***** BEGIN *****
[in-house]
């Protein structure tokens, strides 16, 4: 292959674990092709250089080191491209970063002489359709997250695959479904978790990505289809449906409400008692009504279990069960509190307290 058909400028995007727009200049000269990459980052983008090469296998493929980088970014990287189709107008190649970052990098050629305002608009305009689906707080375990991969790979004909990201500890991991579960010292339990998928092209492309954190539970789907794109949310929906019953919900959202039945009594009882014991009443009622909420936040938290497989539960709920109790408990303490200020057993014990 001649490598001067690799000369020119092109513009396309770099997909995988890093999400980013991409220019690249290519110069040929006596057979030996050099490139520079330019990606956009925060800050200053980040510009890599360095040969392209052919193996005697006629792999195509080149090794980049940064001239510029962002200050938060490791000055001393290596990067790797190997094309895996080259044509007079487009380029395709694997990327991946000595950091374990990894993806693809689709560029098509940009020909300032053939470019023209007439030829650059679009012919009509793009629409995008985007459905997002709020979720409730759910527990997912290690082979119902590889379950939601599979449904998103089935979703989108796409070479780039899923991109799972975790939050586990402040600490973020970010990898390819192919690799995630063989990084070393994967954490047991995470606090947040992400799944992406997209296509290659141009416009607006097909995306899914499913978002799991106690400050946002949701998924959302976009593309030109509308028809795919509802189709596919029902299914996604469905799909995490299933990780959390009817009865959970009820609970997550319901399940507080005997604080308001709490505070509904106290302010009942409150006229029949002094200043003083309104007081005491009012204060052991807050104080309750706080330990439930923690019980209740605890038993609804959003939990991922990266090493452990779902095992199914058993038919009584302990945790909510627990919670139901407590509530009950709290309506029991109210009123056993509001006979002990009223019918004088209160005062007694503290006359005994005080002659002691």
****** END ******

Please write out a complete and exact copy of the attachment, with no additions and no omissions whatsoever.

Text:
[in-house]
């Protein structure tokens, strides 16, 4: 292959674990092709250089080191491209970063002489359709997250695959479904978790990505289809449906409400008692009504279990069960509190307290 058909400028995007727009200049000269990459980052983008090469296998493929980088970014990287189709107008190649970052990098050629305002608009305009689906707080375990991969790979004909990201500890991991579960010292339990998928092209492309954190539970789907794109949310929906019953919900959202039945009594009882014991009443009622909420936040938290497989539960709920109790408990303490200020057993014990 001649490598001067690799000369020119092109513009396309770099997909995988890093999400980013991409220019690249290519110069040929006596057979030996050099490139520079330019990606956009925060800050200053980040510009890599360095040969392209052919193996005697006629792999195509080149090794980049940064001239510029962002200050938060490791000055001393290596990067790797190997094309895996080259044509007079487009380029395709694997990327991946000595950091374990990894993806693809689709560029098509940009020909300032053939470019023209007439030829650059679009012919009509793009629409995008985007459905997002709020979720409730759910527990997912290690082979119902590889379950939601599979449904998103089935979703989108796409070479780039899923991109799972975790939050586990402040600490973020970010990898390819192919690799995630063989990084070393994967954490047991995470606090947040992400799944992406997209296509290659141009416009607006097909995306899914499913978002799991106690400050946002949701998924959302976009593309030109509308028809795919509802189709596919029902299914996604469905799909995490299933990780959390009817009865959970009820609970997550319901399940507080005997604080308001709490505070509904106290302010009942409150006229029949002094200043003083309104007081005491009012204060052991807050104080309750706080330990439930923690019980209740605890038993609804959003939990991922990266090493452990779902095992199914058993038919009584302990945790909510627990919670139901407590509530009950709290309506029991109210009123056993509001006979002990009223019918004088209160005062007694503290006359005994005080002659002691």